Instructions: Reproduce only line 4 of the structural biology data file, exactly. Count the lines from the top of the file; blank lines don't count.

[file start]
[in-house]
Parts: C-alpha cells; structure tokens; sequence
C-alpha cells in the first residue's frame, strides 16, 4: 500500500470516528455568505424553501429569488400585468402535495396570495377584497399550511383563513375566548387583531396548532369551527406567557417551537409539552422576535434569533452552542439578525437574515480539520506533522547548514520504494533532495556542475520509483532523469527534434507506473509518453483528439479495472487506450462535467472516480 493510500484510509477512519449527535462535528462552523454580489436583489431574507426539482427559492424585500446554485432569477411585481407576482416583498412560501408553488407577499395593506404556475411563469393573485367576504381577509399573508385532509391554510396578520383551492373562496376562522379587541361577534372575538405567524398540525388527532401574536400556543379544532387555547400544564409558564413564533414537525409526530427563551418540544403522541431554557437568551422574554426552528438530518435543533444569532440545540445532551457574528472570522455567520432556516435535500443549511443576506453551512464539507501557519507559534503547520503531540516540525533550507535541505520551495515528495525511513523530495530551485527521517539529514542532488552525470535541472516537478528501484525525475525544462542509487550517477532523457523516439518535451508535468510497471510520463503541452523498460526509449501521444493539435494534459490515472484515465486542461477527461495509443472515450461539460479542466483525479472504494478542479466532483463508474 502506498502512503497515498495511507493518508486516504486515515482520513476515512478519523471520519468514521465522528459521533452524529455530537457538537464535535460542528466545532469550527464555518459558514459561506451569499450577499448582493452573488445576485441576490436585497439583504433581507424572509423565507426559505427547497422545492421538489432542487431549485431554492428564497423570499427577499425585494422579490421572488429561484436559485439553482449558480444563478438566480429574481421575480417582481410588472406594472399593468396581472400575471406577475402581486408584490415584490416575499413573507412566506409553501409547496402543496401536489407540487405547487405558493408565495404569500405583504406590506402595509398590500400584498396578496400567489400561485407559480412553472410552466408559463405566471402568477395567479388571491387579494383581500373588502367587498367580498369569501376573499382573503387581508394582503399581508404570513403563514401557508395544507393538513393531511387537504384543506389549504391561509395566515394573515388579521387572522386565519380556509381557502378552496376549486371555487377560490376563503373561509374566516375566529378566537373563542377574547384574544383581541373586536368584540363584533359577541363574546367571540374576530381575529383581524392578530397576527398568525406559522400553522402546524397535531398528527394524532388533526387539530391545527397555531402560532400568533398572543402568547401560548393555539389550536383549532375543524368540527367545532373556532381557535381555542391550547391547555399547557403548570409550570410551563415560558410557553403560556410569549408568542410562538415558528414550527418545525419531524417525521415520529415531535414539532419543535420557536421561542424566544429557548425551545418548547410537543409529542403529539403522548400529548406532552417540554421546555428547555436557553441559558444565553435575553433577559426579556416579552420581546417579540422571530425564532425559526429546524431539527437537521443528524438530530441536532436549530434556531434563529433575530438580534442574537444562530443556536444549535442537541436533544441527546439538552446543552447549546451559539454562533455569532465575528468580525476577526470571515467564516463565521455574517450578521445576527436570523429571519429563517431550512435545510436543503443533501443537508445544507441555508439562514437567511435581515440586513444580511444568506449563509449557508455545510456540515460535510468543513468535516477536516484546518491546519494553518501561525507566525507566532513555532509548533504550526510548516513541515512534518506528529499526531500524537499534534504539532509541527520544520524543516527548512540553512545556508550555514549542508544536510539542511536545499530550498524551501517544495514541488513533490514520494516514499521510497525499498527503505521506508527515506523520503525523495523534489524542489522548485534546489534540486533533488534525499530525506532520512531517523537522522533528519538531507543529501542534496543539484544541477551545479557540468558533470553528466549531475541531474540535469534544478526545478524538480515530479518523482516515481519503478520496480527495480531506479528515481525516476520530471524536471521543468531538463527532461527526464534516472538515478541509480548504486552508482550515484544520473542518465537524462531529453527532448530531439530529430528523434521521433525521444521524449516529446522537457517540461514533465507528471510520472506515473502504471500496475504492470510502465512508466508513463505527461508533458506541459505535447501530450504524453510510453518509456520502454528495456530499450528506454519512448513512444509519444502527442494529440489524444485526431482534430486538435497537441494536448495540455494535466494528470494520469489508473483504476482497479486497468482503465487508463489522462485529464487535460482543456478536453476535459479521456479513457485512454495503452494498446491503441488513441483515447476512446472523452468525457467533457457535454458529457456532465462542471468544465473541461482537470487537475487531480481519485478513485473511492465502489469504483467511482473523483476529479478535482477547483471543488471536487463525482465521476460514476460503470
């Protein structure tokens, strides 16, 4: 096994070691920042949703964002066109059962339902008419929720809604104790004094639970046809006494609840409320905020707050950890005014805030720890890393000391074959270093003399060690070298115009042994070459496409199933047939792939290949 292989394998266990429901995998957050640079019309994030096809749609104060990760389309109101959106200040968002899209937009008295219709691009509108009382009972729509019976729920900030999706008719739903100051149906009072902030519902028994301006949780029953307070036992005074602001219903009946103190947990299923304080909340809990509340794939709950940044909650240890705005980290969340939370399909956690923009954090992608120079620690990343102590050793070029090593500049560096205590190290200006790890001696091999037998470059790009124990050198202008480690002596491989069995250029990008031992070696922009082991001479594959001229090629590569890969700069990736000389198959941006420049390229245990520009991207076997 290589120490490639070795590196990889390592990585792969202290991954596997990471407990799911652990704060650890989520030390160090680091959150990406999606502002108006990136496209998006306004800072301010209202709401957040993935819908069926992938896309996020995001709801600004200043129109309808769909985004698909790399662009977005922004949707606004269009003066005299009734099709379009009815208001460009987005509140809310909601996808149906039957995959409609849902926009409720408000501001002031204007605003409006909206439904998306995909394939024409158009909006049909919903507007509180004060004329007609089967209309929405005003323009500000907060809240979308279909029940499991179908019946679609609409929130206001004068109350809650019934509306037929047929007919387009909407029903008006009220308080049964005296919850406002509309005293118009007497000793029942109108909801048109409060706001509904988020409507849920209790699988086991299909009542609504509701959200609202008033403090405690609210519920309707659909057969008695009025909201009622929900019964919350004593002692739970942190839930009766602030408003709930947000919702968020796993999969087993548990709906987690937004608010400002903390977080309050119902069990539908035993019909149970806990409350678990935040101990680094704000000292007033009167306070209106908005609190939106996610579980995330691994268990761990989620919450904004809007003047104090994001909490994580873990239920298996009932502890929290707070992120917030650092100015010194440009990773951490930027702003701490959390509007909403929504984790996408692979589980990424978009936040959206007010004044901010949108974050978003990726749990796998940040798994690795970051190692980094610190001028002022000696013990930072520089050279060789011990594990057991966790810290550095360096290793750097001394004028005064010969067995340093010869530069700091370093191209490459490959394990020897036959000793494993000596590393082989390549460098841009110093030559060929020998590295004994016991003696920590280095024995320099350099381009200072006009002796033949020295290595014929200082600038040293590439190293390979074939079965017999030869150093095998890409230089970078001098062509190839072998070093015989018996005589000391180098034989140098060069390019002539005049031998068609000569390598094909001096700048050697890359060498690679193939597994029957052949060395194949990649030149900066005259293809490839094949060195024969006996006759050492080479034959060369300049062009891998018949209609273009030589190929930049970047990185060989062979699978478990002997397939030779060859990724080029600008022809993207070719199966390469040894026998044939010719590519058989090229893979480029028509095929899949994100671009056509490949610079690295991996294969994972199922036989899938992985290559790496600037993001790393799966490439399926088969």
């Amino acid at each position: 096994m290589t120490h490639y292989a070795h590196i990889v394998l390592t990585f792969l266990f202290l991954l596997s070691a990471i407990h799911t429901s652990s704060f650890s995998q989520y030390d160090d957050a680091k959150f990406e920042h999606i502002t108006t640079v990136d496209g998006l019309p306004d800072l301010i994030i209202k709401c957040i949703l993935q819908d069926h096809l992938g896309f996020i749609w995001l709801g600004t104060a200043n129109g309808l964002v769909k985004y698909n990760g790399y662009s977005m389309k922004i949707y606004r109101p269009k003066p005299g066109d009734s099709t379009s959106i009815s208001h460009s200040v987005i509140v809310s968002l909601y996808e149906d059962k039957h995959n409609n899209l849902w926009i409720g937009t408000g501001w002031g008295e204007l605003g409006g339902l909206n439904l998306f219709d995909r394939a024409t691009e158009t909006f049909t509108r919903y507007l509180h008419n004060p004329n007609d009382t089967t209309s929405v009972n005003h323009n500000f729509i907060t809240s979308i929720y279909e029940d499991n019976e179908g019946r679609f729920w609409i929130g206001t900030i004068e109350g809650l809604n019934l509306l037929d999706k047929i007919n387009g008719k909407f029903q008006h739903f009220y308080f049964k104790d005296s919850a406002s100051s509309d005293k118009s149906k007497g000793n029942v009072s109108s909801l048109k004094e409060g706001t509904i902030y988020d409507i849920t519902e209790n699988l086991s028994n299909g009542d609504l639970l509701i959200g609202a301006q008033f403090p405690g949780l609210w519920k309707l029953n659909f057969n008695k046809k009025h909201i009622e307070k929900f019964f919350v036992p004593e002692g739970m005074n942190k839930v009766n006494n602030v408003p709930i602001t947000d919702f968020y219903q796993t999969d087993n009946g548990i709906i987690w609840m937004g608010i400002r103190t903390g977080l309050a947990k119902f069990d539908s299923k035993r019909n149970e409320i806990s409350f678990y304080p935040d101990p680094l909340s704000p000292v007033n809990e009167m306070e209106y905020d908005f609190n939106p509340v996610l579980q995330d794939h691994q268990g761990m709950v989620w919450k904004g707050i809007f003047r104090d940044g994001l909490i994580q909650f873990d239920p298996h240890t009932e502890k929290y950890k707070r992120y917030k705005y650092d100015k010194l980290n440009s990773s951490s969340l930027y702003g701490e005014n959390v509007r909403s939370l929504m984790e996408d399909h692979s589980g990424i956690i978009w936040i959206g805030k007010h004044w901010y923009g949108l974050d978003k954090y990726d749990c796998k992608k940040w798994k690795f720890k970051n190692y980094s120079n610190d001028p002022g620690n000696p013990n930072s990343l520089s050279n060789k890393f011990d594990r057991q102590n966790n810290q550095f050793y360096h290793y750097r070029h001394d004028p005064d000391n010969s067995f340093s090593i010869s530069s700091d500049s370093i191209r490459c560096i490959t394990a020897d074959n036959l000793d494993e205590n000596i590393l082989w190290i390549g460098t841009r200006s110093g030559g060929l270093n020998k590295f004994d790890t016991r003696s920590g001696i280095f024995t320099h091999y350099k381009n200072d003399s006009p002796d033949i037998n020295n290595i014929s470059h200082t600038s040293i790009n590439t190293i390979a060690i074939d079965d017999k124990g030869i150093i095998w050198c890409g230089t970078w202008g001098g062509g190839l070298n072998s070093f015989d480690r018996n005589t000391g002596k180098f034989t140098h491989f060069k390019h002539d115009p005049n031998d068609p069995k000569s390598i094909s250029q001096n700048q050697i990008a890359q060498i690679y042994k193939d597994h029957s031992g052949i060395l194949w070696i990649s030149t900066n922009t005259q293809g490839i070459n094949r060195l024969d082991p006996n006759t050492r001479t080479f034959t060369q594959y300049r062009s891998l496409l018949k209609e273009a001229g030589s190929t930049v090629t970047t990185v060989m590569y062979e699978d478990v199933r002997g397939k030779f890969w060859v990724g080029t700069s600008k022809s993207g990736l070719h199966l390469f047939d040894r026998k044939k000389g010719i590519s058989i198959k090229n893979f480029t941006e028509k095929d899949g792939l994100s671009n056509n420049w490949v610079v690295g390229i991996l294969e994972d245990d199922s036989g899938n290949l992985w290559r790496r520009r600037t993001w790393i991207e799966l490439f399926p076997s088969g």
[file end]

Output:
């Protein structure tokens, strides 16, 4: 096994070691920042949703964002066109059962339902008419929720809604104790004094639970046809006494609840409320905020707050950890005014805030720890890393000391074959270093003399060690070298115009042994070459496409199933047939792939290949 292989394998266990429901995998957050640079019309994030096809749609104060990760389309109101959106200040968002899209937009008295219709691009509108009382009972729509019976729920900030999706008719739903100051149906009072902030519902028994301006949780029953307070036992005074602001219903009946103190947990299923304080909340809990509340794939709950940044909650240890705005980290969340939370399909956690923009954090992608120079620690990343102590050793070029090593500049560096205590190290200006790890001696091999037998470059790009124990050198202008480690002596491989069995250029990008031992070696922009082991001479594959001229090629590569890969700069990736000389198959941006420049390229245990520009991207076997 290589120490490639070795590196990889390592990585792969202290991954596997990471407990799911652990704060650890989520030390160090680091959150990406999606502002108006990136496209998006306004800072301010209202709401957040993935819908069926992938896309996020995001709801600004200043129109309808769909985004698909790399662009977005922004949707606004269009003066005299009734099709379009009815208001460009987005509140809310909601996808149906039957995959409609849902926009409720408000501001002031204007605003409006909206439904998306995909394939024409158009909006049909919903507007509180004060004329007609089967209309929405005003323009500000907060809240979308279909029940499991179908019946679609609409929130206001004068109350809650019934509306037929047929007919387009909407029903008006009220308080049964005296919850406002509309005293118009007497000793029942109108909801048109409060706001509904988020409507849920209790699988086991299909009542609504509701959200609202008033403090405690609210519920309707659909057969008695009025909201009622929900019964919350004593002692739970942190839930009766602030408003709930947000919702968020796993999969087993548990709906987690937004608010400002903390977080309050119902069990539908035993019909149970806990409350678990935040101990680094704000000292007033009167306070209106908005609190939106996610579980995330691994268990761990989620919450904004809007003047104090994001909490994580873990239920298996009932502890929290707070992120917030650092100015010194440009990773951490930027702003701490959390509007909403929504984790996408692979589980990424978009936040959206007010004044901010949108974050978003990726749990796998940040798994690795970051190692980094610190001028002022000696013990930072520089050279060789011990594990057991966790810290550095360096290793750097001394004028005064010969067995340093010869530069700091370093191209490459490959394990020897036959000793494993000596590393082989390549460098841009110093030559060929020998590295004994016991003696920590280095024995320099350099381009200072006009002796033949020295290595014929200082600038040293590439190293390979074939079965017999030869150093095998890409230089970078001098062509190839072998070093015989018996005589000391180098034989140098060069390019002539005049031998068609000569390598094909001096700048050697890359060498690679193939597994029957052949060395194949990649030149900066005259293809490839094949060195024969006996006759050492080479034959060369300049062009891998018949209609273009030589190929930049970047990185060989062979699978478990002997397939030779060859990724080029600008022809993207070719199966390469040894026998044939010719590519058989090229893979480029028509095929899949994100671009056509490949610079690295991996294969994972199922036989899938992985290559790496600037993001790393799966490439399926088969």